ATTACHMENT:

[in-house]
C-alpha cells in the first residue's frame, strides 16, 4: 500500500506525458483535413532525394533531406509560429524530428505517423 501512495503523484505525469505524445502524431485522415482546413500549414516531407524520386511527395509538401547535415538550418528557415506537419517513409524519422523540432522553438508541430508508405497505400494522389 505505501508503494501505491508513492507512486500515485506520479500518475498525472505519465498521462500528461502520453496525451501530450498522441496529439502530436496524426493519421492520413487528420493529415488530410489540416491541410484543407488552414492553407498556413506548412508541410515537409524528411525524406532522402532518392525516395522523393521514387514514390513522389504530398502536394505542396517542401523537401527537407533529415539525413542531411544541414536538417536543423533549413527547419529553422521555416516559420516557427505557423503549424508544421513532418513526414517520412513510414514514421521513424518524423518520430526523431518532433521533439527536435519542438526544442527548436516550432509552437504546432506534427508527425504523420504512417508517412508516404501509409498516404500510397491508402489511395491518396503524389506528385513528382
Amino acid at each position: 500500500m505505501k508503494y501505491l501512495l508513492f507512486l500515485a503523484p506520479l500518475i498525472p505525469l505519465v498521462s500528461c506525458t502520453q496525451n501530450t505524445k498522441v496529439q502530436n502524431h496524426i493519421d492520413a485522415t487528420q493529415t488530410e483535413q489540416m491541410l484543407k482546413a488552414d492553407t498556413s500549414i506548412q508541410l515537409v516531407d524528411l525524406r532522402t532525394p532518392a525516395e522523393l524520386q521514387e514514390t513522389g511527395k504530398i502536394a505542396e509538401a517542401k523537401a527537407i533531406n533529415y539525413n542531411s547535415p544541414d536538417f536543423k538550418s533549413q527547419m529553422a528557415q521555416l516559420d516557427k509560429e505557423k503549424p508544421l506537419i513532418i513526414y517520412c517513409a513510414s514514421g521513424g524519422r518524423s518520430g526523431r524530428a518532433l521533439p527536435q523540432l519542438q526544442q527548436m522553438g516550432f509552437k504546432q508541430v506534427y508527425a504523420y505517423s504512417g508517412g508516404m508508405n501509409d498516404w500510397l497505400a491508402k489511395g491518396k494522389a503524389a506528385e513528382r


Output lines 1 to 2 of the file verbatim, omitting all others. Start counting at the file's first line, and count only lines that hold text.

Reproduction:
[in-house]
C-alpha cells in the first residue's frame, strides 16, 4: 500500500506525458483535413532525394533531406509560429524530428505517423 501512495503523484505525469505524445502524431485522415482546413500549414516531407524520386511527395509538401547535415538550418528557415506537419517513409524519422523540432522553438508541430508508405497505400494522389 505505501508503494501505491508513492507512486500515485506520479500518475498525472505519465498521462500528461502520453496525451501530450498522441496529439502530436496524426493519421492520413487528420493529415488530410489540416491541410484543407488552414492553407498556413506548412508541410515537409524528411525524406532522402532518392525516395522523393521514387514514390513522389504530398502536394505542396517542401523537401527537407533529415539525413542531411544541414536538417536543423533549413527547419529553422521555416516559420516557427505557423503549424508544421513532418513526414517520412513510414514514421521513424518524423518520430526523431518532433521533439527536435519542438526544442527548436516550432509552437504546432506534427508527425504523420504512417508517412508516404501509409498516404500510397491508402489511395491518396503524389506528385513528382